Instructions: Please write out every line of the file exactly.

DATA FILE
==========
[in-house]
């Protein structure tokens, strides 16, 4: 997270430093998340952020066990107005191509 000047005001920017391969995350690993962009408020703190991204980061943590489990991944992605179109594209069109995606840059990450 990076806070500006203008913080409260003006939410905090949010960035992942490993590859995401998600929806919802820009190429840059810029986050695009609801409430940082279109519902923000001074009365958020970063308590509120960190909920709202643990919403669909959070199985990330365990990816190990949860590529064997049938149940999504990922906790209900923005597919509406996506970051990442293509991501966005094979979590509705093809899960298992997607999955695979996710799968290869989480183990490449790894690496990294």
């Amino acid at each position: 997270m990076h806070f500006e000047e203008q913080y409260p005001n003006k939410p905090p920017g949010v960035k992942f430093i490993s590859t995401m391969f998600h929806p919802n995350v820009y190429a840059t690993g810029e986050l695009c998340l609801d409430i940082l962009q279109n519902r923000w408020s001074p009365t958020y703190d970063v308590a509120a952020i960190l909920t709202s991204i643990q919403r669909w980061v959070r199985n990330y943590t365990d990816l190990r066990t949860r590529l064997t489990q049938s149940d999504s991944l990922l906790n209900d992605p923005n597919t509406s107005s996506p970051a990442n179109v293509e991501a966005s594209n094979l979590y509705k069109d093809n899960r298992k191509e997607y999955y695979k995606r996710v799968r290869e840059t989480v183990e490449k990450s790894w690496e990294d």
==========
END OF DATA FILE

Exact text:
[in-house]
């Protein structure tokens, strides 16, 4: 997270430093998340952020066990107005191509 000047005001920017391969995350690993962009408020703190991204980061943590489990991944992605179109594209069109995606840059990450 990076806070500006203008913080409260003006939410905090949010960035992942490993590859995401998600929806919802820009190429840059810029986050695009609801409430940082279109519902923000001074009365958020970063308590509120960190909920709202643990919403669909959070199985990330365990990816190990949860590529064997049938149940999504990922906790209900923005597919509406996506970051990442293509991501966005094979979590509705093809899960298992997607999955695979996710799968290869989480183990490449790894690496990294």
């Amino acid at each position: 997270m990076h806070f500006e000047e203008q913080y409260p005001n003006k939410p905090p920017g949010v960035k992942f430093i490993s590859t995401m391969f998600h929806p919802n995350v820009y190429a840059t690993g810029e986050l695009c998340l609801d409430i940082l962009q279109n519902r923000w408020s001074p009365t958020y703190d970063v308590a509120a952020i960190l909920t709202s991204i643990q919403r669909w980061v959070r199985n990330y943590t365990d990816l190990r066990t949860r590529l064997t489990q049938s149940d999504s991944l990922l906790n209900d992605p923005n597919t509406s107005s996506p970051a990442n179109v293509e991501a966005s594209n094979l979590y509705k069109d093809n899960r298992k191509e997607y999955y695979k995606r996710v799968r290869e840059t989480v183990e490449k990450s790894w690496e990294d």